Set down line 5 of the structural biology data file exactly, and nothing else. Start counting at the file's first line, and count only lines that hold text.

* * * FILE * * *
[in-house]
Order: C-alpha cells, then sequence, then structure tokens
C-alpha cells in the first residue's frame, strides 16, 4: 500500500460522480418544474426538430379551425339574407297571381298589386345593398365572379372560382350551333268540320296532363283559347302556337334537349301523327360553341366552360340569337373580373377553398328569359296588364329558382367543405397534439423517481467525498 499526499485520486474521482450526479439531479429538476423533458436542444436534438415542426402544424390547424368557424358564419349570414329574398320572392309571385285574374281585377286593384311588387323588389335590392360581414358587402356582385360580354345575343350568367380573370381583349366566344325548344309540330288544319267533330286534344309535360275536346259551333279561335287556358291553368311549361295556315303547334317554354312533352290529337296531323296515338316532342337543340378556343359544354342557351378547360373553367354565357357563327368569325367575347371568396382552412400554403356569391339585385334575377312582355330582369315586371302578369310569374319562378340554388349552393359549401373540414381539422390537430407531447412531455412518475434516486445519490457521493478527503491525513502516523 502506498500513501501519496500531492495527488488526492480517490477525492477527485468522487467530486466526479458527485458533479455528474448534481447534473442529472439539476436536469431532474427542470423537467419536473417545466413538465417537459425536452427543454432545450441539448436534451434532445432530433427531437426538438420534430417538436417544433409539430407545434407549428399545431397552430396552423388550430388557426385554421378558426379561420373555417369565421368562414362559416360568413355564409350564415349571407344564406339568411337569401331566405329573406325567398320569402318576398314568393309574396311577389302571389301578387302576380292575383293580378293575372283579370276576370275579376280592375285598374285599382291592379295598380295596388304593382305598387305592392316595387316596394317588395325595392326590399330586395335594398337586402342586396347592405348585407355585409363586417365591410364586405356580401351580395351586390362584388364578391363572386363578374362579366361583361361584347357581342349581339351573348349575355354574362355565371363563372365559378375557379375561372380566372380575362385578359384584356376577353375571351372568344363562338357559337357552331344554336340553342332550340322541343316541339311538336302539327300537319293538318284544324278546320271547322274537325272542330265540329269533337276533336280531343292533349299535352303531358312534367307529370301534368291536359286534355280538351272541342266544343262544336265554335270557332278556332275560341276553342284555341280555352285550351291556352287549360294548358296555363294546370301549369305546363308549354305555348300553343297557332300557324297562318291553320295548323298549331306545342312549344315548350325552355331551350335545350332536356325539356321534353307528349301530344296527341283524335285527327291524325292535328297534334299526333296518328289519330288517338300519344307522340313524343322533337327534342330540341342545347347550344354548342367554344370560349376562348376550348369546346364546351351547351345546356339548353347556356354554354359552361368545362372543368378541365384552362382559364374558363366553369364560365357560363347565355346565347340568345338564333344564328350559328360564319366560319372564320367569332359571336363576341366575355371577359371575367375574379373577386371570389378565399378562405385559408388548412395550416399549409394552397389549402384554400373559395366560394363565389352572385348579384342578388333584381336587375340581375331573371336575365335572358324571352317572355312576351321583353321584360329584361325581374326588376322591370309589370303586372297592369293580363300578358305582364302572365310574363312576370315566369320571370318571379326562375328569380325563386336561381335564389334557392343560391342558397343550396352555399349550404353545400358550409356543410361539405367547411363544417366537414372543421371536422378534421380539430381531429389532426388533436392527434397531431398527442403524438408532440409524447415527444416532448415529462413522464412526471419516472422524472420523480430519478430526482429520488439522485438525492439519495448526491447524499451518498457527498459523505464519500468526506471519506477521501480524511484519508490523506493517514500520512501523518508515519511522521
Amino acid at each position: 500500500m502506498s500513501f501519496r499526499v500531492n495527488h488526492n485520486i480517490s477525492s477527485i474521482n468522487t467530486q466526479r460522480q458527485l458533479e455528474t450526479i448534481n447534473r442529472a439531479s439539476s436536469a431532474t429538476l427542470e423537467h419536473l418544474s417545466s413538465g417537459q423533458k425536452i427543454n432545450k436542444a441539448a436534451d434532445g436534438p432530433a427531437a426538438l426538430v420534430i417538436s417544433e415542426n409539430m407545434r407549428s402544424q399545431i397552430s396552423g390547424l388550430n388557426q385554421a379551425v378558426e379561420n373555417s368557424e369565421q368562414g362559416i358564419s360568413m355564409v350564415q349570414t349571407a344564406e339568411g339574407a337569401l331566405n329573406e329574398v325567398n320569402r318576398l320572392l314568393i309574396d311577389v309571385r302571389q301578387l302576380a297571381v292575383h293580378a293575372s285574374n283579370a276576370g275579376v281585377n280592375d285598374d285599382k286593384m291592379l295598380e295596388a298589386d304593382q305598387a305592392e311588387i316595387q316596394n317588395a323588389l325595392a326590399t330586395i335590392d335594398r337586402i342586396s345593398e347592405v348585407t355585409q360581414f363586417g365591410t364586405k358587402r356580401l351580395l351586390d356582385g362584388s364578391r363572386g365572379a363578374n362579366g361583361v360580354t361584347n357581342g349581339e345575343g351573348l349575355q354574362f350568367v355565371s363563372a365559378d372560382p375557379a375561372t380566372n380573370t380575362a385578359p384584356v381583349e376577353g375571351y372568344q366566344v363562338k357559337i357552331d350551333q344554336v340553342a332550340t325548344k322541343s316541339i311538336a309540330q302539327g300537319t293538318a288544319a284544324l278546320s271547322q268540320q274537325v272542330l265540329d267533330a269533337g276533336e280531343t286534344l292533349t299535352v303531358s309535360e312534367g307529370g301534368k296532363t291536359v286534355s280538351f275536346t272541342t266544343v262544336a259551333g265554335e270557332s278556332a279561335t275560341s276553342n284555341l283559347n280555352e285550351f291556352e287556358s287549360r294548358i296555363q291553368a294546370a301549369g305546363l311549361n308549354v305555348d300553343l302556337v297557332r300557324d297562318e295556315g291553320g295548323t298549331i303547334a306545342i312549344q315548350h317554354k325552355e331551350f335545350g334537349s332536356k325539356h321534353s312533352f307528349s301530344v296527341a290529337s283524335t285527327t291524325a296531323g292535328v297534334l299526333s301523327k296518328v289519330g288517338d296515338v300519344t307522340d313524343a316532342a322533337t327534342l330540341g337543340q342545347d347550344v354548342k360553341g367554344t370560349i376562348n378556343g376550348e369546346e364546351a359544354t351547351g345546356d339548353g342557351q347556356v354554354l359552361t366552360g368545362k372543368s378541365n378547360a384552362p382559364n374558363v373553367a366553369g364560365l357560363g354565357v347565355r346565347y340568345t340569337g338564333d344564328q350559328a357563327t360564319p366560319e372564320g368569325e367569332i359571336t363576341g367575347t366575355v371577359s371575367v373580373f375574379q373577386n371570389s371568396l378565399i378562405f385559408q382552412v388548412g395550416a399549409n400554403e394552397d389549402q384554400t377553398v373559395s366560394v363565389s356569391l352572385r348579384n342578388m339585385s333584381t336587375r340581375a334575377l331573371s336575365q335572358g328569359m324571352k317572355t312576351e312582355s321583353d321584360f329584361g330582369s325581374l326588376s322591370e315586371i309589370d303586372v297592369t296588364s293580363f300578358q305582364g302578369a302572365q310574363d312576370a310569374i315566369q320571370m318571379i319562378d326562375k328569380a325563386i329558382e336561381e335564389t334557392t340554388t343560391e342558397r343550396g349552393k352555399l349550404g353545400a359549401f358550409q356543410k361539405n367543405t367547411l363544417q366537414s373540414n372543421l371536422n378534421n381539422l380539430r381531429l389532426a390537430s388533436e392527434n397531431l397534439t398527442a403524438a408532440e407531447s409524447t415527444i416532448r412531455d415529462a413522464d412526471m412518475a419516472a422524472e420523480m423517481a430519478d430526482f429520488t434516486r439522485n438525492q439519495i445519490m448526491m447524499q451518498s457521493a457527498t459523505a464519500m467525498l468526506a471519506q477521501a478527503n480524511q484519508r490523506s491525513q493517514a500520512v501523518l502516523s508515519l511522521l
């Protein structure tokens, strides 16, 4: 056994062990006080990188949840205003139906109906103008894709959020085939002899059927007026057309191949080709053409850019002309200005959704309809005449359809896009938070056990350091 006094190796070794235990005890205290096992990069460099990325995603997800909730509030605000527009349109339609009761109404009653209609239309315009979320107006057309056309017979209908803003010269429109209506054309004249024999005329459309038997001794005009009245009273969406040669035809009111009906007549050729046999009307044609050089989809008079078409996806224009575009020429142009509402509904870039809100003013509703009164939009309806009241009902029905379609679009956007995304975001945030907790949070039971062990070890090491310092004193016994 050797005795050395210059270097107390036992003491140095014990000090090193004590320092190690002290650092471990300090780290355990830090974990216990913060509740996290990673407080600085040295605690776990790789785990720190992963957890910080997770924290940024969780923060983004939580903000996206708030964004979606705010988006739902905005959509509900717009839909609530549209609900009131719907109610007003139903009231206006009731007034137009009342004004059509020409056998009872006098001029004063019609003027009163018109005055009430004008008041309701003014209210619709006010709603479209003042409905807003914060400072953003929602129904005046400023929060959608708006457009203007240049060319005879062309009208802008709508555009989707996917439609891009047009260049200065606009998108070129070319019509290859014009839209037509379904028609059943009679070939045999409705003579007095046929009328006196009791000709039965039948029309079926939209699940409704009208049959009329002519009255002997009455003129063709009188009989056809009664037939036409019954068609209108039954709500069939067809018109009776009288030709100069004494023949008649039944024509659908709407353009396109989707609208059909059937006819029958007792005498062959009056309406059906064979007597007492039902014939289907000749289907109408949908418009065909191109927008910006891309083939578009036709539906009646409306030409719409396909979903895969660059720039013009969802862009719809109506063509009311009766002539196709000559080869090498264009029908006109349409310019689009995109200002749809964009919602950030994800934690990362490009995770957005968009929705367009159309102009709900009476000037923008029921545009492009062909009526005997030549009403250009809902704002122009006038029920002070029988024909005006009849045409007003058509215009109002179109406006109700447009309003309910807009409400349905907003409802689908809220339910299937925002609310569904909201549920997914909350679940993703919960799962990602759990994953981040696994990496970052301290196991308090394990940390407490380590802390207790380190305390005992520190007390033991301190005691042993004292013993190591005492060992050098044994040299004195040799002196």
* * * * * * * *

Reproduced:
């Protein structure tokens, strides 16, 4: 056994062990006080990188949840205003139906109906103008894709959020085939002899059927007026057309191949080709053409850019002309200005959704309809005449359809896009938070056990350091 006094190796070794235990005890205290096992990069460099990325995603997800909730509030605000527009349109339609009761109404009653209609239309315009979320107006057309056309017979209908803003010269429109209506054309004249024999005329459309038997001794005009009245009273969406040669035809009111009906007549050729046999009307044609050089989809008079078409996806224009575009020429142009509402509904870039809100003013509703009164939009309806009241009902029905379609679009956007995304975001945030907790949070039971062990070890090491310092004193016994 050797005795050395210059270097107390036992003491140095014990000090090193004590320092190690002290650092471990300090780290355990830090974990216990913060509740996290990673407080600085040295605690776990790789785990720190992963957890910080997770924290940024969780923060983004939580903000996206708030964004979606705010988006739902905005959509509900717009839909609530549209609900009131719907109610007003139903009231206006009731007034137009009342004004059509020409056998009872006098001029004063019609003027009163018109005055009430004008008041309701003014209210619709006010709603479209003042409905807003914060400072953003929602129904005046400023929060959608708006457009203007240049060319005879062309009208802008709508555009989707996917439609891009047009260049200065606009998108070129070319019509290859014009839209037509379904028609059943009679070939045999409705003579007095046929009328006196009791000709039965039948029309079926939209699940409704009208049959009329002519009255002997009455003129063709009188009989056809009664037939036409019954068609209108039954709500069939067809018109009776009288030709100069004494023949008649039944024509659908709407353009396109989707609208059909059937006819029958007792005498062959009056309406059906064979007597007492039902014939289907000749289907109408949908418009065909191109927008910006891309083939578009036709539906009646409306030409719409396909979903895969660059720039013009969802862009719809109506063509009311009766002539196709000559080869090498264009029908006109349409310019689009995109200002749809964009919602950030994800934690990362490009995770957005968009929705367009159309102009709900009476000037923008029921545009492009062909009526005997030549009403250009809902704002122009006038029920002070029988024909005006009849045409007003058509215009109002179109406006109700447009309003309910807009409400349905907003409802689908809220339910299937925002609310569904909201549920997914909350679940993703919960799962990602759990994953981040696994990496970052301290196991308090394990940390407490380590802390207790380190305390005992520190007390033991301190005691042993004292013993190591005492060992050098044994040299004195040799002196």